Tim Peake 'runs' London Marathon from space

By Paul Rincon
Science editor, BBC News website

image copyrightNASA/ESA
image captionMr Peake finished in about three hours, 35 minutes

UK astronaut Tim Peake has run the distance of the London Marathon on a treadmill in the International Space Station (ISS).

To counteract the effects of weightlessness, he is using a harness to keep him on the running belt.

He ran the 42km (26.2mi) distance in about three hours, 35 minutes, the European Space Agency said.

Speaking before the event, Major Peake had called the marathon a "great challenge".

"I'm quite glad that this is happening later on in the mission so I've had plenty of time to get used to the T2 treadmill."

Elastic straps over the shoulders and round the waist keep Major Peake in contact with the running belt of the treadmill, located in the station's Tranquility Node.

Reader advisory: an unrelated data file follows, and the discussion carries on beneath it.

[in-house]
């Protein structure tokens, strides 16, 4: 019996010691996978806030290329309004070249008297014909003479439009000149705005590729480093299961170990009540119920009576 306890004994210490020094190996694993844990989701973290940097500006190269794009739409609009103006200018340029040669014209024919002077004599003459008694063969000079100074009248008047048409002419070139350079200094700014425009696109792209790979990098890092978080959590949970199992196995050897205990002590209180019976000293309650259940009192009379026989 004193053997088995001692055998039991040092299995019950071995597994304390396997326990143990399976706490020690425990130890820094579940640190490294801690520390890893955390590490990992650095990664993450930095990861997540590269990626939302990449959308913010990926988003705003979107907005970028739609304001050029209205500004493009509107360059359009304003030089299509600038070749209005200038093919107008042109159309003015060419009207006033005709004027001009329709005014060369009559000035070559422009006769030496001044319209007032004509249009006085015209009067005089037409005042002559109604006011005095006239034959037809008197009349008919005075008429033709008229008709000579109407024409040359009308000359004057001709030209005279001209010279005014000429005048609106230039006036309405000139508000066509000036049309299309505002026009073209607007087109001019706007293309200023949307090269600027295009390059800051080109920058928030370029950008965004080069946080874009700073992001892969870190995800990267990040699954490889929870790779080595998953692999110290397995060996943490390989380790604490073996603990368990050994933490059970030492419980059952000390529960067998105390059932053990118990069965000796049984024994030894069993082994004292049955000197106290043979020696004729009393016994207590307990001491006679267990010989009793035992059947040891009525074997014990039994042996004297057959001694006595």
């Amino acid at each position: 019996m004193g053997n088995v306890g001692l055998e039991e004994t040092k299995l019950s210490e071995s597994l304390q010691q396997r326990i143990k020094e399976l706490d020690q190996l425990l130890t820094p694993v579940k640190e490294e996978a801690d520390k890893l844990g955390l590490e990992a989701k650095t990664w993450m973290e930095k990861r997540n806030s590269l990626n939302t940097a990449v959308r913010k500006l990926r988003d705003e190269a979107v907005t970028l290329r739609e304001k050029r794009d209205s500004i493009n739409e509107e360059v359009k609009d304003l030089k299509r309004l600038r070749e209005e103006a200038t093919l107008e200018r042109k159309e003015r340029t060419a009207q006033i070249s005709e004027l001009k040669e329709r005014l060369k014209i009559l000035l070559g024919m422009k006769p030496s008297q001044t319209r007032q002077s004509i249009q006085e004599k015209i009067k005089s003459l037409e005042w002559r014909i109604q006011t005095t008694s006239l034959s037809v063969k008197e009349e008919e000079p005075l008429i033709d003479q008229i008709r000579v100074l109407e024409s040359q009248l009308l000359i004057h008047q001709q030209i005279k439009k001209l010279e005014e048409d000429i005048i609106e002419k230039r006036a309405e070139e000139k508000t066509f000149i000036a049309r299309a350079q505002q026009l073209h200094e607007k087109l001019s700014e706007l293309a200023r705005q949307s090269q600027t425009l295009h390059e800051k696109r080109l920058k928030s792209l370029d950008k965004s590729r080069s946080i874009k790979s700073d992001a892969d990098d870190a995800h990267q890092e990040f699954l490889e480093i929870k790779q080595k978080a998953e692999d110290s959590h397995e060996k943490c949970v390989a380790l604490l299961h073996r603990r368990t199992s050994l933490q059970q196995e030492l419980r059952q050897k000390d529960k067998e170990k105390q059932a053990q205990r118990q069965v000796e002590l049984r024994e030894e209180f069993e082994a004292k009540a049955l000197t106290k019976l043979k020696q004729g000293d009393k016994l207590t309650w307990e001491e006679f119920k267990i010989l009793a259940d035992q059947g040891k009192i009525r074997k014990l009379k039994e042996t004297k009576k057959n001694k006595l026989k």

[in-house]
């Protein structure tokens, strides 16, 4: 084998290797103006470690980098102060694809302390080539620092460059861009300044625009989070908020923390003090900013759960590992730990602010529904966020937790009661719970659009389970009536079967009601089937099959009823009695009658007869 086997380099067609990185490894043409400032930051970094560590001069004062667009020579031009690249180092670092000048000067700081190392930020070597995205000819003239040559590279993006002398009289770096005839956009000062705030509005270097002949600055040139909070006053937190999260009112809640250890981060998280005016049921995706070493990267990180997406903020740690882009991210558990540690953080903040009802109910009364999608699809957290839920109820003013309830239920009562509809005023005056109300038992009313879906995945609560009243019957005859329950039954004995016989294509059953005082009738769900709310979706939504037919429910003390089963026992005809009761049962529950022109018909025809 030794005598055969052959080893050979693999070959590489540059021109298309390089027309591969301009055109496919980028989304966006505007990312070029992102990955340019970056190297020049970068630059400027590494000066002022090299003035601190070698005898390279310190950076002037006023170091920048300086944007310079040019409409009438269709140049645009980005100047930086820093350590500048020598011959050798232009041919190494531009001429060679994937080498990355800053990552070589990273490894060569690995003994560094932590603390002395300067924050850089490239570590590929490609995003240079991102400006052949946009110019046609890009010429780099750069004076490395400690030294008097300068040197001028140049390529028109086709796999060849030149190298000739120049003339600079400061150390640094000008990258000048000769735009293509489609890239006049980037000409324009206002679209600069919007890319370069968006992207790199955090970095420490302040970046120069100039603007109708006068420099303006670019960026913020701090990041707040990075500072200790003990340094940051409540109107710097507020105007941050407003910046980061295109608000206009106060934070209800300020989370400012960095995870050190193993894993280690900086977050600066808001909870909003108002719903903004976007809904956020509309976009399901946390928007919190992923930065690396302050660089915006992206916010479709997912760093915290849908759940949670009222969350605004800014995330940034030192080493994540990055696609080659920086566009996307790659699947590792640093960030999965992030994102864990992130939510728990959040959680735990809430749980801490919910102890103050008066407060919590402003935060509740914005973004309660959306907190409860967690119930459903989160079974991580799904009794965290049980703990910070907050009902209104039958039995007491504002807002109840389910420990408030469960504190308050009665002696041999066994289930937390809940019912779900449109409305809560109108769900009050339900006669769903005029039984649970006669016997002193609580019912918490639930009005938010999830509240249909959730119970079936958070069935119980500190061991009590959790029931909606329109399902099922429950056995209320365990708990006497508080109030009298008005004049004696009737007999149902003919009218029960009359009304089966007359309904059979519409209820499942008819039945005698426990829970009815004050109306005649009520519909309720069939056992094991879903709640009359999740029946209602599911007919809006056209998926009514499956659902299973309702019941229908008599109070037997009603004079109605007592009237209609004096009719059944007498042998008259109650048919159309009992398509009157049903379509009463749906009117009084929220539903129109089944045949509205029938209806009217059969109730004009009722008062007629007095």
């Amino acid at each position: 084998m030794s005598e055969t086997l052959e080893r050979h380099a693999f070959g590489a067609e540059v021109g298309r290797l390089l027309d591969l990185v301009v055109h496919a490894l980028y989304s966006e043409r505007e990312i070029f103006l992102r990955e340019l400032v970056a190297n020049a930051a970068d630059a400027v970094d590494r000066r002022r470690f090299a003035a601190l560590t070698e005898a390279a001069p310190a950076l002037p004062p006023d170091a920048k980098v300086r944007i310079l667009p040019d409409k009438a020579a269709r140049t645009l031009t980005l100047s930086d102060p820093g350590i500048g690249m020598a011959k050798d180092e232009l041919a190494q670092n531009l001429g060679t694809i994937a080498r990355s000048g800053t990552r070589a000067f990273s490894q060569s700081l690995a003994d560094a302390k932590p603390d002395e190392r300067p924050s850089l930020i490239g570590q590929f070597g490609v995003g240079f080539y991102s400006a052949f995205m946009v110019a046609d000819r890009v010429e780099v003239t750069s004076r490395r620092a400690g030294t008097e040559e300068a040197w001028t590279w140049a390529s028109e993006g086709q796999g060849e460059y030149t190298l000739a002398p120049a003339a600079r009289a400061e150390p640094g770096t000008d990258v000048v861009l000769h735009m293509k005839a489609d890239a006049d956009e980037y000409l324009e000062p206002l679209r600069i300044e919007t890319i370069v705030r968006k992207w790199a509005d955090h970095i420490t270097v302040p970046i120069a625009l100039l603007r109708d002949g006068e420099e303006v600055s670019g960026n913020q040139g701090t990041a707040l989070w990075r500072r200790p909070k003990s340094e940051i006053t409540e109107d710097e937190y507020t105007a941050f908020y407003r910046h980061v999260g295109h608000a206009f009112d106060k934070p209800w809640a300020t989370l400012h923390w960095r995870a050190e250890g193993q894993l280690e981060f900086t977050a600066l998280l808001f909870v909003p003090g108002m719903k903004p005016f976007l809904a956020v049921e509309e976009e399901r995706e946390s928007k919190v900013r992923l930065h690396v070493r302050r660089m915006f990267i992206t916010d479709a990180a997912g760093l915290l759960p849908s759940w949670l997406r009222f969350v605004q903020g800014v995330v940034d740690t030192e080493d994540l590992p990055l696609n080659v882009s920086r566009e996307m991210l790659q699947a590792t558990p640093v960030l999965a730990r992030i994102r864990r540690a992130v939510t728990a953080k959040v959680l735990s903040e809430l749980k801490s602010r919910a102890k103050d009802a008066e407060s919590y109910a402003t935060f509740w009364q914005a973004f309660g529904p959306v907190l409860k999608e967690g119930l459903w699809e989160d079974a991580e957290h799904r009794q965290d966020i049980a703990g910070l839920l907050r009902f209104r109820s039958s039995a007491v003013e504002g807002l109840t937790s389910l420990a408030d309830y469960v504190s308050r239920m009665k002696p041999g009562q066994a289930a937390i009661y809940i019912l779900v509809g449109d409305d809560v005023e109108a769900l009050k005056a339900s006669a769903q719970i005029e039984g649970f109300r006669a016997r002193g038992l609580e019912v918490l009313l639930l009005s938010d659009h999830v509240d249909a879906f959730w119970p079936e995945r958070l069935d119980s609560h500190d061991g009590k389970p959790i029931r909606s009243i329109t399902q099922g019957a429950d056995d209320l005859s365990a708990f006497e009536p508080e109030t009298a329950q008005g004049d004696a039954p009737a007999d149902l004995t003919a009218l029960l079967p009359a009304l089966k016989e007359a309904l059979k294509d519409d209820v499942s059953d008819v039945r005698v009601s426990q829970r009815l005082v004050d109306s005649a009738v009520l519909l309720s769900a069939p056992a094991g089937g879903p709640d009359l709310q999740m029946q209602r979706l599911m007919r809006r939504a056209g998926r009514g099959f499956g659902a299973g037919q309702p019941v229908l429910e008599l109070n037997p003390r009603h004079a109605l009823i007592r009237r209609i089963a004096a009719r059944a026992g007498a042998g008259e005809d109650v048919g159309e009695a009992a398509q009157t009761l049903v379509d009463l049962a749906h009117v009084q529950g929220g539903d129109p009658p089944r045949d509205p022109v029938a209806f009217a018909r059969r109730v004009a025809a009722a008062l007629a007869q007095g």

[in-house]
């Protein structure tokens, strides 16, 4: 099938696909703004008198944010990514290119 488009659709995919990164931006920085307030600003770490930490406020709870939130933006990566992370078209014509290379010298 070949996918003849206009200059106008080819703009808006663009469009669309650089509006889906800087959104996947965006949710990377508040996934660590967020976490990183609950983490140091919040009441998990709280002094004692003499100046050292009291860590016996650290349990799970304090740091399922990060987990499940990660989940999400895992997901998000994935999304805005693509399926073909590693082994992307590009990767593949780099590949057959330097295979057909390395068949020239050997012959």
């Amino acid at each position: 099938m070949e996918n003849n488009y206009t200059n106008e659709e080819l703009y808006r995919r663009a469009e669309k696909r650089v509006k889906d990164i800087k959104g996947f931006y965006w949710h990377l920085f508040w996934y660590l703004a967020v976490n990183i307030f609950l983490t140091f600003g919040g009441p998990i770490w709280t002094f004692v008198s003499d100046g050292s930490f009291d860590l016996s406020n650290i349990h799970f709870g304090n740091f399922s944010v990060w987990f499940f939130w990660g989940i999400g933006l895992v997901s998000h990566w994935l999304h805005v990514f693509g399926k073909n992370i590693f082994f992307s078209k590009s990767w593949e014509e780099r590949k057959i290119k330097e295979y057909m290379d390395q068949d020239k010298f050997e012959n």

media caption"It's like running with a clumsy rucksack on" - Tim Peake explains how this harness will enable him to run the London Marathon while in space

The straps are designed to generate the foot force necessary to give astronauts' bones and muscles a workout in weightlessness.

He said: "One of the biggest challenges is the harness system. Obviously, my bodyweight has to be firmly attached to the treadmill by this harness, and that can rub on the shoulders and around the waist."

The Chichester-born astronaut ran the London Marathon in 1999, finishing in three hours, 18 minutes and 50 seconds.

He did not try to beat that time as his medical team wanted to ensure he was perfectly healthy for his return to Earth in June.

The ISS circles the Earth at a relative velocity of 28,800km/h (17,900mph), so Major Peake covered more than 86,000km (53,000mi) during his run.

Major Peake started at the same time as the other runners: 10:00 BST on 24 April.

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